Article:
It’s always better to call back and reuse material in a convention game. If the players introduce a concept in scene 1, then try to bring that into a later scene, even if you have to force things a little. In 13th Age games, for example, I’ll happily twist myself into knots trying to work in all the players’ One Unique Things, because it’s more fun for them to have contributed something that actually plays a part in how the story plays out. In Valkyrie Gambit, one of the players decided to play with the Timewatch rules by having his future self show up to help out in that initial fight. That gave me a justification for my replacement villain – it was a time-shifted duplicate of one of the mutant cockroaches, breaking the laws of time by skipping out in the middle of that first fight.

Using the time-shifted cockroach as the villain was the most parsimonious solution – it incorporated two existing elements (cockroaches, and the fact that time travellers can duplicate themselves), so it gave a sense of unity to the whole game when the player characters met the cockroach again in the final scene. It tied everything together. Look for ways to link back to earlier events and ideas, or to echo them.

Distraction With Shiny Clues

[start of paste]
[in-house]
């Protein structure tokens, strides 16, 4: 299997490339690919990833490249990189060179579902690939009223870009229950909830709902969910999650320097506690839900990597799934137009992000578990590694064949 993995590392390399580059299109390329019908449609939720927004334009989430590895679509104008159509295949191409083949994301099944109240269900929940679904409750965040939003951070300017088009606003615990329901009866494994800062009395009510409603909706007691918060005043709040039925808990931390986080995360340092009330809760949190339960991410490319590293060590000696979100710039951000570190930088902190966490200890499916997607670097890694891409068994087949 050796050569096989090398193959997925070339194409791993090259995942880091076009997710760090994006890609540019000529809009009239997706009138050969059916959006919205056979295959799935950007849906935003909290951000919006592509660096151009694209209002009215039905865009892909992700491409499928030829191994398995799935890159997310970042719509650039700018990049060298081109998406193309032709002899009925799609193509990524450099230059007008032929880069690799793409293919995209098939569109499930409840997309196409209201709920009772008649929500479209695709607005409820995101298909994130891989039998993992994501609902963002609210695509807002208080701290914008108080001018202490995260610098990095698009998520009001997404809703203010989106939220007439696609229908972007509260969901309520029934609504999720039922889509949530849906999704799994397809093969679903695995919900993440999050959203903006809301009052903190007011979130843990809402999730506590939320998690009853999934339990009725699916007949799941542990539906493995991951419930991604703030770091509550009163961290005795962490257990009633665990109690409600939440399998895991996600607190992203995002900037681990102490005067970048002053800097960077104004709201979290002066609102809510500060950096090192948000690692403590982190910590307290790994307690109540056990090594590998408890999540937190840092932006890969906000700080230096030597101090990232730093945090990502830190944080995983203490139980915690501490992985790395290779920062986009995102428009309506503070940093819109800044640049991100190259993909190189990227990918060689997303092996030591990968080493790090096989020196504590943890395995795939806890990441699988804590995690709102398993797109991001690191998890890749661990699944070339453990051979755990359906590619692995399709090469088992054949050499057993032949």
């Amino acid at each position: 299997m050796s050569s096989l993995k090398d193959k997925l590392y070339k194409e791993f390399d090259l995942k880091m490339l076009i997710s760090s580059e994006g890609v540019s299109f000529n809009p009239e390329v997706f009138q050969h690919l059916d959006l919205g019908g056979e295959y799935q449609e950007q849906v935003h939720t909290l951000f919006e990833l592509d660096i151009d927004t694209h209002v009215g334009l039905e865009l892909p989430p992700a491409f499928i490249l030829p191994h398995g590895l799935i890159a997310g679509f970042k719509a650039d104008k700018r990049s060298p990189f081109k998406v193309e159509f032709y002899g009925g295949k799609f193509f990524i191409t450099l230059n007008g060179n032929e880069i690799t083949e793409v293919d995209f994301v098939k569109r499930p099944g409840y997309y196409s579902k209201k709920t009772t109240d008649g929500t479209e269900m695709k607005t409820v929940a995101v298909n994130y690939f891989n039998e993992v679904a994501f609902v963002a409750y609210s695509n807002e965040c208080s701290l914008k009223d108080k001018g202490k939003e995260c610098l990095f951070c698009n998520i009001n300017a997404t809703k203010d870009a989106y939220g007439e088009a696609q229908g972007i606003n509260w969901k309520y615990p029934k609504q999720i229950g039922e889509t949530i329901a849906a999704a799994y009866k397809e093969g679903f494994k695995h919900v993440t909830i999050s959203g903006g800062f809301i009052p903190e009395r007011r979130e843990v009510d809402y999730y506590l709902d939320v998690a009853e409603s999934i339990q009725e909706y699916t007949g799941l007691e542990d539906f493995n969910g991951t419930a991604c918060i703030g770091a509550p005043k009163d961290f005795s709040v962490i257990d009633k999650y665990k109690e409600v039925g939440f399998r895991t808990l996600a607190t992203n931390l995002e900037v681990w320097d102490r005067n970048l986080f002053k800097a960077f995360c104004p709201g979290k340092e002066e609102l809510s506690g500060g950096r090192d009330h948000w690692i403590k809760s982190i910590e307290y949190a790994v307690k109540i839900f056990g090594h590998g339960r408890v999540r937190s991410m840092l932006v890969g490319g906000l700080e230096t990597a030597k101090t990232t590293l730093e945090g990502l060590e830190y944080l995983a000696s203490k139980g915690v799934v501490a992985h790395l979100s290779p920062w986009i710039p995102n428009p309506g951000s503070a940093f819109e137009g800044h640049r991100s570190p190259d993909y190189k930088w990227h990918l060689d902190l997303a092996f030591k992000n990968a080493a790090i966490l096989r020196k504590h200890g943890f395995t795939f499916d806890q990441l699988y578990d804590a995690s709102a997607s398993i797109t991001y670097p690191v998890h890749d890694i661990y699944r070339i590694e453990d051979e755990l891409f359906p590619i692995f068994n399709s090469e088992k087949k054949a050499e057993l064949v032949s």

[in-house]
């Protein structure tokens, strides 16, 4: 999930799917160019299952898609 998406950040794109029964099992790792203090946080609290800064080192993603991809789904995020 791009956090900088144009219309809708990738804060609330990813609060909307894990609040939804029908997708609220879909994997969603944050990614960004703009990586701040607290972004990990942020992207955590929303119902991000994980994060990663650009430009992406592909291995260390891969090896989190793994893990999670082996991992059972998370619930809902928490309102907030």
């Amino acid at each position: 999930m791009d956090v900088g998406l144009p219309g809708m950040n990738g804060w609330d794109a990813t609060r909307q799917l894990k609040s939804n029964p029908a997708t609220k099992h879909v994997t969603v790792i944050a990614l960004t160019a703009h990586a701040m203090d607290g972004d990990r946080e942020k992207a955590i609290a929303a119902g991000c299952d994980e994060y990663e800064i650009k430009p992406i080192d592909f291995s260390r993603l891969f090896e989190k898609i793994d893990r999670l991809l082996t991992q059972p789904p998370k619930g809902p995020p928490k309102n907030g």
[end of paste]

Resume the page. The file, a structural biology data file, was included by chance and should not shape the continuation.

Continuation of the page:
Another common landmine – which I gracefully leapt over this year, unlike the steps at the back of the Embassy Suites – is the logical contradiction, where you accidentally say something that breaks the logic of the mystery. You describe, say, an NPC closely examining a weird statue, even though it’s supposed to be locked away in a glass case. In that situation, look for a way to correct the mistake that involves the player characters finding out more information through active use of their Investigative Abilities. You could, for instance, describe the museum porter come back in with the glass case, complaining about how he has to clean it every few weeks because a strange black mold keeps growing on the inside, giving the player character with Biology a chance to whip out her microscope, look at some mold samples and discover that they’re very similar to a toxic mold found in certain Egyptian pyramids or somesuch (the clue doesn’t have to be relevant; it’s there purely to give the players a little reward so they don’t notice the plot bandage you just slapped on.)